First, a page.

Even though parents make an agreement regarding a temporary child support order, the court must review the agreement. The court must approve the child support amount agreed to by the spouses.

In this process, the court will consider what in the best interests of a child. Even though parents make an agreement, that agreement must be in the best interests of the child or children at issue in the case.

Changing a Temporary Child Support Order

If a temporary child support order is issued by the court, and one parent believes it is not proper, a motion to amend or change it may not be entertained by the court. New York appellate court cases have established that the remedy in this type of situation is a speedy divorce trial.

The same holds true if the parents agreed on a temporary child support order. The one exception would be if support existed for a contention that one parent overreached when it came to negotiating a temporary child support order. In other words, if a party to the case threatened or somehow coerced the other parent to sign off on an agreed temporary child support amount.

There may be instances in which parents reach an agreement to alter an existing temporary child support order. If the agreement is to increase an existing order somewhat, the court is likely to approve that type of change. With that said, if the parents move to lower the child support obligation established in a temporary order, the court might be more reluctant to take that step, even though the parties agreed to an alteration.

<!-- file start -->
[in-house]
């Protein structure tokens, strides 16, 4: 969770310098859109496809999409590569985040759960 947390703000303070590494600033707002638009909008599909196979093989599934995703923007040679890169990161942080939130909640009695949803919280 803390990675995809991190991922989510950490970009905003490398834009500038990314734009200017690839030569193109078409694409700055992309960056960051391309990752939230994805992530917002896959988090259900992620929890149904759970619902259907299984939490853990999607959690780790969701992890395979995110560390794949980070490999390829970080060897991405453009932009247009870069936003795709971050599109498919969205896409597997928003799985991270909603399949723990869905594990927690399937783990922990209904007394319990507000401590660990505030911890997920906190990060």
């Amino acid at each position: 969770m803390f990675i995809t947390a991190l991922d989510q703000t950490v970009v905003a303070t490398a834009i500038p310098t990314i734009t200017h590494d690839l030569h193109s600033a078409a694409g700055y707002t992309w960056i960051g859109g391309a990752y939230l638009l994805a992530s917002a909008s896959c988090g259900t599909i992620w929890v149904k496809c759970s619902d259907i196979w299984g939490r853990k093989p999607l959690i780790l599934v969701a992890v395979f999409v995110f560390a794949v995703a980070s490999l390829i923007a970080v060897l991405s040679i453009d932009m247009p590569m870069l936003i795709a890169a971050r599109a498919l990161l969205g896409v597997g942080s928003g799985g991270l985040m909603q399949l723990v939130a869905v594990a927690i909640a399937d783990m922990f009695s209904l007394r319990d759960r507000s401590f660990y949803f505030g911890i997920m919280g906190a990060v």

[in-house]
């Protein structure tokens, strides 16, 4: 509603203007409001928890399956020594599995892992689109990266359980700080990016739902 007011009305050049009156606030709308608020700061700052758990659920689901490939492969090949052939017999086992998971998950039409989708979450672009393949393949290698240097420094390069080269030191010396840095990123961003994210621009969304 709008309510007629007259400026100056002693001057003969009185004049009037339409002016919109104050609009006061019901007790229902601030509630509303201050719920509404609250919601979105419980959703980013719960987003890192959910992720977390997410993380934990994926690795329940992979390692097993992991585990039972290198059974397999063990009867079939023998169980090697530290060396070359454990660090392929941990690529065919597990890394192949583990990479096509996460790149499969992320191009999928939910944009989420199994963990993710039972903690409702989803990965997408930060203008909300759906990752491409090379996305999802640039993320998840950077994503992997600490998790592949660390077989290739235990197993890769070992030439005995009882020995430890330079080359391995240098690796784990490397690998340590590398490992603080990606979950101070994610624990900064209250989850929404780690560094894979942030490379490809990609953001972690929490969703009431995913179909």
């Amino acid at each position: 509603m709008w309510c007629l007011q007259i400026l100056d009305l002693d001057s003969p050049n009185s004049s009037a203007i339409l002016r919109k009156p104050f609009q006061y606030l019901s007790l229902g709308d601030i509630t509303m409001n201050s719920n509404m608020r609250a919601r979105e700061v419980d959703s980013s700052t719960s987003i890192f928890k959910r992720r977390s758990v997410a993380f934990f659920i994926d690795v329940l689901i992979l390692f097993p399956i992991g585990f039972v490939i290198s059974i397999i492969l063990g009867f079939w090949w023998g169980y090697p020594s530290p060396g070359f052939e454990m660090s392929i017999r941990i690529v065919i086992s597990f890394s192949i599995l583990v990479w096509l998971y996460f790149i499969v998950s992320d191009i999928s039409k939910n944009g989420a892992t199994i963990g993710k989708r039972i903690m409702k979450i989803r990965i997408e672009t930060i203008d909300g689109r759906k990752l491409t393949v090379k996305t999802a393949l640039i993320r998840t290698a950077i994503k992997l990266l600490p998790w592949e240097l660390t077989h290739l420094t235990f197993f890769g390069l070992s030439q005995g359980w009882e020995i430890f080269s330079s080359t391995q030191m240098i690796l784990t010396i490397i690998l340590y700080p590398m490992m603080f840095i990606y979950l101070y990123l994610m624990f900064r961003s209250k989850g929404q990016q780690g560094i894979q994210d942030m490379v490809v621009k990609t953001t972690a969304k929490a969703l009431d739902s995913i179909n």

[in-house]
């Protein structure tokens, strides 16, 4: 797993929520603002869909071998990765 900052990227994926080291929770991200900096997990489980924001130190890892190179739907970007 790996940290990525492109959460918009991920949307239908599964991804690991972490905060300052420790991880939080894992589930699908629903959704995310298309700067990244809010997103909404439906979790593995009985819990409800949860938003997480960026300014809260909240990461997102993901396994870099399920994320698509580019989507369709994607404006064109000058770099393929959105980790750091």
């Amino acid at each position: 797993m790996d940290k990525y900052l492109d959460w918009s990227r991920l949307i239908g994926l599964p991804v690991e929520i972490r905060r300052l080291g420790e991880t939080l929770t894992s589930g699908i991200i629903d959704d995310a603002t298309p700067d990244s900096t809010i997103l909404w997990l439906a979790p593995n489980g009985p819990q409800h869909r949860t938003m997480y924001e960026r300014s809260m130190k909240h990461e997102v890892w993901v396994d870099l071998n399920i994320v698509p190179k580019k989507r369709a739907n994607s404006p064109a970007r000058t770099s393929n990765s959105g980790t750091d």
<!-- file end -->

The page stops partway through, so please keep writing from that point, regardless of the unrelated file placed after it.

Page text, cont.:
Mediation is sometimes utilized when it comes to a variety of issues pertaining to children in a divorce case. There are limitations when it comes to mediation and child support.

First, there is a good amount of existing latitude when it comes to temporary child support that sometimes eliminates even the possible need for medication. Second, a mediator typically is not involved in a divorce case at the preliminary juncture of the proceedings. Finally, when it comes to a final support order, the child support guidelines dictate the parameters, leaving little room for variance.

Retain an Experienced New York Divorce Attorney

Due to the complexities associated with the vast majority of divorce cases, including temporary child support issues, you best protect your legal interests by retaining the services of a skilled New York divorce lawyer, like a member of the legal team at Spodek Law Group. You can schedule an initial consultation to learn more about the divorce and temporary child support process.

An initial consultation also permits an experienced Spodek Law Group divorce attorney the opportunity to evaluate your case more generally. Legal counsel will also provide answers to questions that you might have about temporary child custody, as well as other elements of your marriage dissolution proceedings. Spodek Law Group charges not attorney fee for an initial consultation with a member of the firm’s legal team